Garnet Ping never met a stranger |

Garnet Ping never met a stranger

Scott N. Miller
Special to the DailyGarnet Ping in the 1930s in front of her family's hotel on the corner of Capital Street and Highway 6.

Garnet Ping was Eagle’s one-woman welcome wagon.

Ping, 91, died Dec. 12 at the home of nephew Claude and Vieva DeGraw in Gypsum. A celebration of her life will be held today at 2:30 p.m. at the Methodist Church in Eagle.

Ping was an Eagle native, born at her family’s hotel on the corner of Capital Street and Highway 6 in Eagle on Oct. 11, 1912. Family legend has it she was born prematurely and was kept warm in a shoe box placed on the wood-burning oven in the kitchen.

Ping lived her entire life in Eagle until she could not live alone. She spent the last few years of her life living in Gypsum.

Until then, Ping was a fixture in downtown Eagle. No matter how cold, she would take walks through the old town center. When all of Eagle’s commercial activity was downtown, Ping’s daily walks put her in contact with new and old residents, as well as visitors from around the country.

“I can’t tell you how many people tell me she’s the first person they met when they moved to town,” said Terry Fischer, Ping’s grand-niece.

Vieva DeGraw recalled that the family once took a trip to Hannibal, Mo. While watching the barges on the Mississippi, the family started talking to a man working in the area. When he found out the DeGraws were from Eagle County, he asked if they knew Garnet.

Fischer, Claude and Vieva’s daughter, said she’s met people in South Dakota who had met her great aunt.

“She liked to start a conversation if she could,” recalled cousin Barbara Pearch. “She’d notice the license plates on cars parked outside the cafe, and she would find out where they were from. She found out a lot about people.”

After meeting people, Ping would often keep in touch. Pearch recalled that in the days when Eagle had daily rail service, her cousin would often walk to the station with cards and letters to mail. She’d go to the station instead of the post office in order to watch the trains come in and see who got on and off, Pearch recalled. And, she added, it was a bit longer a walk than just going to the post office.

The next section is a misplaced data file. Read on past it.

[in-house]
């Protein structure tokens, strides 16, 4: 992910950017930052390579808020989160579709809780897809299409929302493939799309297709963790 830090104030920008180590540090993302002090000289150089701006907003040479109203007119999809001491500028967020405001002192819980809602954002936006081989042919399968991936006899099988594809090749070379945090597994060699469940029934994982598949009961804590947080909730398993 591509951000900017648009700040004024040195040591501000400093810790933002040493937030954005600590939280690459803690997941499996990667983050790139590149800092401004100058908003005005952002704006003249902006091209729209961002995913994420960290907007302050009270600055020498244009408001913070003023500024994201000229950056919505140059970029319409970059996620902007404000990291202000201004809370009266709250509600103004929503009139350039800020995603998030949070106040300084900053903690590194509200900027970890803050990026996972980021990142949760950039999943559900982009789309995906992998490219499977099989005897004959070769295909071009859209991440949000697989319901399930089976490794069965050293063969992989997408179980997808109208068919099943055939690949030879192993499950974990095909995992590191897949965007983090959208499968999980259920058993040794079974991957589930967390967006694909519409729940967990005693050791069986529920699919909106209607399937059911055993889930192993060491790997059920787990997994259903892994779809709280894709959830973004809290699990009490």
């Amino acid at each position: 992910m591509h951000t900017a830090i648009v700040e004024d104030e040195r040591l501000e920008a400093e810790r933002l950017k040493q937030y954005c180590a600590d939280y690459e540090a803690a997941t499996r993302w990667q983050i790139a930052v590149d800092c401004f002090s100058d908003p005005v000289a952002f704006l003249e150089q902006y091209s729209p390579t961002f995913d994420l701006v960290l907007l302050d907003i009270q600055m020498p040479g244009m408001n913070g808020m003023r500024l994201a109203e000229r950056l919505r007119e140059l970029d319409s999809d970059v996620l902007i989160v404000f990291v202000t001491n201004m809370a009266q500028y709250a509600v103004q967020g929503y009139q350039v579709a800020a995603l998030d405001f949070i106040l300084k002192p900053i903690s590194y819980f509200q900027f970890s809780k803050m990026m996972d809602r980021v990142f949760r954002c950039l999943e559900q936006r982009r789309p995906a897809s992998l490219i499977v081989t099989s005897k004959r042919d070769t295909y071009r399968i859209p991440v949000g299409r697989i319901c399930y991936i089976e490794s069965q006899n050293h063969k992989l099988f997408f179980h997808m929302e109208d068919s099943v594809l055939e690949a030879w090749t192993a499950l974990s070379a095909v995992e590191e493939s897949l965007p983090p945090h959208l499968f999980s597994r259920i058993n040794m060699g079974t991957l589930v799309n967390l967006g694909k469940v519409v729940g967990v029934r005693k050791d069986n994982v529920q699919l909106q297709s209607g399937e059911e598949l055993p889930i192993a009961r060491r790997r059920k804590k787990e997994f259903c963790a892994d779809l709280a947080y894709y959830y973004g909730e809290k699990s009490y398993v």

People Ping wrote to often wrote back. “We’ve got boxes full of cards and letters from people who wrote to Garnet,” said Vieva DeGraw.

Ping’s curiosity knew no bounds. Fischer recalled that when the family would take Ping on shopping trips to Glenwood Springs, she wouldn’t go into the stores, instead preferring to sit outside, the better to talk to new people.

Ping never learned to drive, so she would get rides from family members or take the train. She rarely traveled far from Eagle, and always returned.

Pearch recalled that she and her cousin would often take the train to dances near Camp Hale when the 10th Mountain Division was stationed there.

With a friendly nature and an easy smile, Ping was the kind of person who didn’t know the meaning of “stranger.”

“I’ve known her for years, and she was always a dear friend,” says longtime Eagle resident Pat Seabry, “I will always remember her telling me about different people-and it was always good.”

Ping’s 91st birthday party in October was a special occasion. Friend Virginia Rose was there, as were nearly a dozen other friends. “That was a nice time,” Rose recalled.

Fischer said over the last few weeks of Ping’s life, she began to really reminisce about people she’d known over the years. It was a long list.

“It’s hard to describe her; you had to know her,” said Fischer. “She touched so many lives.”

Garnet Ping was preceded in death by her parents, Otis and Minnie (Wedmore) Ping; brothers Leonard and Floyd Ping; and sister Ruby Ping DeGraw. She is survived by a cousin, Barbara Pearch of Eagle; and many nieces and nephews.

In lieu of flowers, donations may be sent to Mountain Hospice, P.O. Box 40000, Vail, Colo. 81658.

This story first appeared in the Eagle Valley Enterprise.

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